The problem with parsimony, however, is that it has close ties to nominalism—the denial of universals in favour of particulars. The principle of parsimony leans towards reductionism in its explanations of reality. When the denial of universals is taken to the extreme, particulars lose their necessary relationships to other particulars and are reduced to nothing but the particular itself. This can lead to ontological reductionism if we allow science to hamper our metaphysical reflections and assume that all of reality is that which we experience.
The Promise of Objectivity
Fifth and finally, the scientific promise of objectivity encourages a naturalistic worldview because it denies the need for metaphysical knowledge, undermining any belief that cannot be empirically verified using the scientific method. As Polanyi explains:
Modern man has set up as the ideal of knowledge the conception of natural science as a set of statements which is ‘objective’ in the sense that its substance is entirely determined by observation, even while its presentation may be shaped by convention.
Here Polanyi is arguing that the modern pursuit for objective scientific truth is false because all knowledge is shaped in part by tacit things like convention or tradition, which are neither empirically definable nor verifiable by the methods of science. In essence, Polanyi is reminding us that the practice of science cannot be proven scientifically.
As we saw in Part 2, and as Polanyi explains in his influential book Personal Knowledge, all knowledge is inescapably personal. Thus, the impossibility of removing the personal or subjective element from scientific knowledge means that it is impossible for science to produce objectively certain knowledge that a naturalistic worldview depends on. As a result, it is important that we not allow science to capture our metaphysical imaginations or accept a naturalistic worldview uncritically. We are free to accept the truths of science, but—as with everything else in life—we should only do so with a critical posture.
So then, if science does not necessarily encourage a naturalistic worldview that removes God from creation, how are Christians able to affirm the idea that God acts in creation when the empirical data appears to say otherwise? We will turn to this question in Part 5, “The Opening of Natural Science: Including God in Creation."
- Alister E. McGrath, Darwinism and the Divine: Evolutionary Thought and Natural Theology (Chichester, UK: Wiley-Blackwell, 2011)93.
- Lesslie Newbigin, Proper Confidence: Faith, Doubt, and Certainty in Christian Discipleship (Grand Rapids, MI: Wm. B. Eerdmans Publishing Co., 1995)43.
- David Hume’s denial of miracles is of particular importance here because it rests on the predictability or reproducibility of science. Despite what is commonly understood, Hume does not deny the possibility of a miracle. He denies the verification of miracles because they are not empirically reproducible and therefore must rely on fallible and insufficient human testimony. John Hedley Brooke, Science and Religion: Some Historical Perspectives (New York, NY: Cambridge University Press, 1991)180-189.
- Michael Polanyi, Personal Knowledge: Towards a Post-Critical Philosophy (Chicago, IL: The University of Chicago Press, 1962)292.
- Herbert H. Odom, "The Estrangement of Celestial Mechanics and Religion," Journal of the History of Ideas 27, no. 4 (1966)546.
- To this effect, Craig Gay argues that science has effectively hampered our ability to think beyond our “engineered” experiences: “The impact of science and technology upon the modern imagination is such that it has effectively stripped us of the ability to apprehend the reality of any other meaning and any other purpose in the world save those which we have managed to ‘engineer’ for ourselves.” Craig Gay, "The Irrelevance of God in the Technological Society," in The Way of the (Modern) World: Or, Why It's Tempting to Live as If God Doesn't Exist (Grand Rapids, MI: Wm. B. Eerdmans Publishing Co., 1998), 100.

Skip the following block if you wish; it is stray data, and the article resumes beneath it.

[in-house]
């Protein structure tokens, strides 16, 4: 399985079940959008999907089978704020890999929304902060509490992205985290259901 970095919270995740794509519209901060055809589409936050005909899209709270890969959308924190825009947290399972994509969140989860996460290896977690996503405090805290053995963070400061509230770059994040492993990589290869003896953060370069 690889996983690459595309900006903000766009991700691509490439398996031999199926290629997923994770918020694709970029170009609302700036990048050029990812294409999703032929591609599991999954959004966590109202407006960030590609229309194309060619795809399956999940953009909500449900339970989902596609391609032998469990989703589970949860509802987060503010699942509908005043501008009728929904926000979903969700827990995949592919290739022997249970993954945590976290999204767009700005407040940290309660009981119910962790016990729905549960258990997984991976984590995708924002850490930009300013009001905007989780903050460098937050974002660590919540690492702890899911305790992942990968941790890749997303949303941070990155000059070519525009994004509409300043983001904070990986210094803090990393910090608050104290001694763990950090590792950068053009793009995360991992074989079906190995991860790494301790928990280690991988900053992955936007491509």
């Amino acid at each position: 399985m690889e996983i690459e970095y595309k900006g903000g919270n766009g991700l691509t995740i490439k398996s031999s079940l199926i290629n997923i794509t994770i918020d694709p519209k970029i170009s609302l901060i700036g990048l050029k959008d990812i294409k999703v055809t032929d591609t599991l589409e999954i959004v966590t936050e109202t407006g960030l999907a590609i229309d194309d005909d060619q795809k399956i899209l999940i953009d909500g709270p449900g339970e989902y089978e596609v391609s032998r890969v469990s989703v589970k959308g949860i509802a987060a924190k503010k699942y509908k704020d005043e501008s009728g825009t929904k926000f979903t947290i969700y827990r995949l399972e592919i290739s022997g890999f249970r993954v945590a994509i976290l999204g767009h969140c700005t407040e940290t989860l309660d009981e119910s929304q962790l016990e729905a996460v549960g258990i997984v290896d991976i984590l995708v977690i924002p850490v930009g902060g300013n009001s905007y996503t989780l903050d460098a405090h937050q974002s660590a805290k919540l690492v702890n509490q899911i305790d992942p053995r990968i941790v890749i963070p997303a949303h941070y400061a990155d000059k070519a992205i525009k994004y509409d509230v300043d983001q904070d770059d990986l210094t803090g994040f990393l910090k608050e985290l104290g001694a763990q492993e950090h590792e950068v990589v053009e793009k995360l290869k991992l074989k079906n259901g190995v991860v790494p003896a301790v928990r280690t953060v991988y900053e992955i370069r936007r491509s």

- An important question to ask here is whether all natural phenomena can be explained in natural terms. The theist will obviously say no, and is quick to point to things like human consciousness or human relations for examples of things that science cannot reduce to naturalistic terms. However, the naturalist will also be quick to point out that science carries the assumption that all things will eventually be explained in naturalistic terms. In other words, there are never-ending “epicyclical reserves” from which the naturalist can draw hypotheses for new understandings about things that were once thought to be beyond the reach of science (Polanyi, 292). I do not think the hope of the naturalist is realistic, as this series hopes to show, but it is nevertheless an issue that will only become more difficult as scientific explanation is increasingly able to handle more complex problems.
- Alvin Plantinga, Where the Conflict Really Lies: Science, Religion, and Naturalism (New York, NY: Oxford University Press, 2011)298.
- Gunton sees this ontological reductionism as a key problem: “Historically, as we have seen, the problematic step was moving from the metaphor of mechanism – of mechanism as a heuristic device – to a view that the universe is literally and only a mechanism.” Colin E. Gunton, The Triune Creator: A Historical and Systematic Study (Edinburgh, UK: Edinburgh University Press, 1998), 137.
- Polanyi, 16.
- Brooke, John Hedley. Science and Religion: Some Historical Perspectives. New York, NY: Cambridge University Press, 1991
- Gay, Craig. "The Irrelevance of God in the Technological Society." In The Way of the (Modern) World: Or, Why It's Tempting to Live as If God Doesn't Exist. Grand Rapids, MI: Wm. B. Eerdmans Publishing Co., 1998
- Gunton, Colin E. The Triune Creator: A Historical and Systematic Study. Edinburgh, UK: Edinburgh University Press, 1998
- McGrath, Alister E. Darwinism and the Divine: Evolutionary Thought and Natural Theology. Chichester, UK: Wiley-Blackwell, 2011
- Newbigin, Lesslie. Proper Confidence: Faith, Doubt, and Certainty in Christian Discipleship. Grand Rapids, MI: Wm. B. Eerdmans Publishing Co., 1995
- Odom, Herbert H. "The Estrangement of Celestial Mechanics and Religion." Journal of the History of Ideas 27, no. 4 (1966): 533-548
- Plantinga, Alvin. Where the Conflict Really Lies: Science, Religion, and Naturalism. New York, NY: Oxford University Press, 2011
- Polanyi, Michael. Personal Knowledge: Towards a Post-Critical Philosophy. Chicago, IL: The University of Chicago Press, 1962